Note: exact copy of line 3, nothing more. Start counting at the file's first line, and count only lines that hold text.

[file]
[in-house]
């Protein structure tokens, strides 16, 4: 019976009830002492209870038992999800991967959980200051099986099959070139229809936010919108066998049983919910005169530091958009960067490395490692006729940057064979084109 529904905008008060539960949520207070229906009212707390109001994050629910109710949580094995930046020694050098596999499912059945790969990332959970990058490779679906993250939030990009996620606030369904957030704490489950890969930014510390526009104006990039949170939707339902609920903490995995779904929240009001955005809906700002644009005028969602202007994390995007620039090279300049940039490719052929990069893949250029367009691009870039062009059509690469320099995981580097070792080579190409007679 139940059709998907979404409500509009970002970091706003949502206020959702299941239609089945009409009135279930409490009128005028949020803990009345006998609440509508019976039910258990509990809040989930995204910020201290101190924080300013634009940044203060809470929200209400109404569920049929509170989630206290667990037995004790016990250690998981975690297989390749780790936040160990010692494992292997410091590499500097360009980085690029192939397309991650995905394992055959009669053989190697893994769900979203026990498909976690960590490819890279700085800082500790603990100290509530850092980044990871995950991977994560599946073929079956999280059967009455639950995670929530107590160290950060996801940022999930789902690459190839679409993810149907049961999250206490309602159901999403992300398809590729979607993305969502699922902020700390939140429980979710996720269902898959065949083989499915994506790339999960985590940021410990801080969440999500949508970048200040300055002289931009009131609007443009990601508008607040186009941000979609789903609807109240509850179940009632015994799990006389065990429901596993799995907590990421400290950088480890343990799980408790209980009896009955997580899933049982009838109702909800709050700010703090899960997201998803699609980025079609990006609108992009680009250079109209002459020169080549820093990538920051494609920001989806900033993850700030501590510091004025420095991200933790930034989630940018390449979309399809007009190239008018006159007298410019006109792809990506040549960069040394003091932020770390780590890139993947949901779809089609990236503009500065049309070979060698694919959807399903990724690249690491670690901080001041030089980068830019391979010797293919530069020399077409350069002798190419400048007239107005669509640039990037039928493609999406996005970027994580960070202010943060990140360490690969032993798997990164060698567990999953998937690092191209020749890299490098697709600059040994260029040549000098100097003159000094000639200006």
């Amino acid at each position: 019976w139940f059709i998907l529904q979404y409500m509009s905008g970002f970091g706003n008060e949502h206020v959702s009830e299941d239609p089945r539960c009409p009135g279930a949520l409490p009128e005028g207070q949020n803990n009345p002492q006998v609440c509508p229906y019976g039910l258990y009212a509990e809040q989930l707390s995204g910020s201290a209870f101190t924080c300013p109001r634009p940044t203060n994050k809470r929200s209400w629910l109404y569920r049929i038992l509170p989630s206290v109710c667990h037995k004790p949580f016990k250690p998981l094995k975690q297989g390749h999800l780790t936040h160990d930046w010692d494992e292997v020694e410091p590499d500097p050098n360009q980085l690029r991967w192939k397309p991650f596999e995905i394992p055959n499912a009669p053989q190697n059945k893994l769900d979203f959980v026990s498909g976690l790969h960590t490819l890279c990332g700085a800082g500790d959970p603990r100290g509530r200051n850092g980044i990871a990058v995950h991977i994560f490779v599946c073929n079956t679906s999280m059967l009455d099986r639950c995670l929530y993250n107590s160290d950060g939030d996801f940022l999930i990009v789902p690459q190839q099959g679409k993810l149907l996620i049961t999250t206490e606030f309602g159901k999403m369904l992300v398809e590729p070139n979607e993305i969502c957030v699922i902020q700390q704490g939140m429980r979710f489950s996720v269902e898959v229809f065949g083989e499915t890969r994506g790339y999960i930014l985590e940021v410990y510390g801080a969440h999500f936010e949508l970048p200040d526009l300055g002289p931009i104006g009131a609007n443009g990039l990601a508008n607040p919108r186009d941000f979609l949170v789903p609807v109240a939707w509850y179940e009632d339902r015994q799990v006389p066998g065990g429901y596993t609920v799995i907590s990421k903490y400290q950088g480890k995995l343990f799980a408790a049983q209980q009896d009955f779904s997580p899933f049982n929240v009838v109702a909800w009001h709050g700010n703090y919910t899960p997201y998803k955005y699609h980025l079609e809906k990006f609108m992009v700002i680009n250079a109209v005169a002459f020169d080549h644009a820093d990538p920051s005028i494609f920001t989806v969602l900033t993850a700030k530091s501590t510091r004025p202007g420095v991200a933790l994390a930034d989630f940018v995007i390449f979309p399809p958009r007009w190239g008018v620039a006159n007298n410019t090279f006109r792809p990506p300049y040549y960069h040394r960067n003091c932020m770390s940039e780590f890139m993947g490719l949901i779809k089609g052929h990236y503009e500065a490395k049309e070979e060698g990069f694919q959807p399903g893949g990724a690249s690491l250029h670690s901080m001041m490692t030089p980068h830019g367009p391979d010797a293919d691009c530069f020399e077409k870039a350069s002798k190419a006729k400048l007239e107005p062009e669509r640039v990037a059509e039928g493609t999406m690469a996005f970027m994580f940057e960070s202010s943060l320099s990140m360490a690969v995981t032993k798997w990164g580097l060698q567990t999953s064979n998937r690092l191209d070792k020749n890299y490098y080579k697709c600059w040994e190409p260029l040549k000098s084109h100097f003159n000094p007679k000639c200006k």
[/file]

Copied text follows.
């Amino acid at each position: 019976w139940f059709i998907l529904q979404y409500m509009s905008g970002f970091g706003n008060e949502h206020v959702s009830e299941d239609p089945r539960c009409p009135g279930a949520l409490p009128e005028g207070q949020n803990n009345p002492q006998v609440c509508p229906y019976g039910l258990y009212a509990e809040q989930l707390s995204g910020s201290a209870f101190t924080c300013p109001r634009p940044t203060n994050k809470r929200s209400w629910l109404y569920r049929i038992l509170p989630s206290v109710c667990h037995k004790p949580f016990k250690p998981l094995k975690q297989g390749h999800l780790t936040h160990d930046w010692d494992e292997v020694e410091p590499d500097p050098n360009q980085l690029r991967w192939k397309p991650f596999e995905i394992p055959n499912a009669p053989q190697n059945k893994l769900d979203f959980v026990s498909g976690l790969h960590t490819l890279c990332g700085a800082g500790d959970p603990r100290g509530r200051n850092g980044i990871a990058v995950h991977i994560f490779v599946c073929n079956t679906s999280m059967l009455d099986r639950c995670l929530y993250n107590s160290d950060g939030d996801f940022l999930i990009v789902p690459q190839q099959g679409k993810l149907l996620i049961t999250t206490e606030f309602g159901k999403m369904l992300v398809e590729p070139n979607e993305i969502c957030v699922i902020q700390q704490g939140m429980r979710f489950s996720v269902e898959v229809f065949g083989e499915t890969r994506g790339y999960i930014l985590e940021v410990y510390g801080a969440h999500f936010e949508l970048p200040d526009l300055g002289p931009i104006g009131a609007n443009g990039l990601a508008n607040p919108r186009d941000f979609l949170v789903p609807v109240a939707w509850y179940e009632d339902r015994q799990v006389p066998g065990g429901y596993t609920v799995i907590s990421k903490y400290q950088g480890k995995l343990f799980a408790a049983q209980q009896d009955f779904s997580p899933f049982n929240v009838v109702a909800w009001h709050g700010n703090y919910t899960p997201y998803k955005y699609h980025l079609e809906k990006f609108m992009v700002i680009n250079a109209v005169a002459f020169d080549h644009a820093d990538p920051s005028i494609f920001t989806v969602l900033t993850a700030k530091s501590t510091r004025p202007g420095v991200a933790l994390a930034d989630f940018v995007i390449f979309p399809p958009r007009w190239g008018v620039a006159n007298n410019t090279f006109r792809p990506p300049y040549y960069h040394r960067n003091c932020m770390s940039e780590f890139m993947g490719l949901i779809k089609g052929h990236y503009e500065a490395k049309e070979e060698g990069f694919q959807p399903g893949g990724a690249s690491l250029h670690s901080m001041m490692t030089p980068h830019g367009p391979d010797a293919d691009c530069f020399e077409k870039a350069s002798k190419a006729k400048l007239e107005p062009e669509r640039v990037a059509e039928g493609t999406m690469a996005f970027m994580f940057e960070s202010s943060l320099s990140m360490a690969v995981t032993k798997w990164g580097l060698q567990t999953s064979n998937r690092l191209d070792k020749n890299y490098y080579k697709c600059w040994e190409p260029l040549k000098s084109h100097f003159n000094p007679k000639c200006k």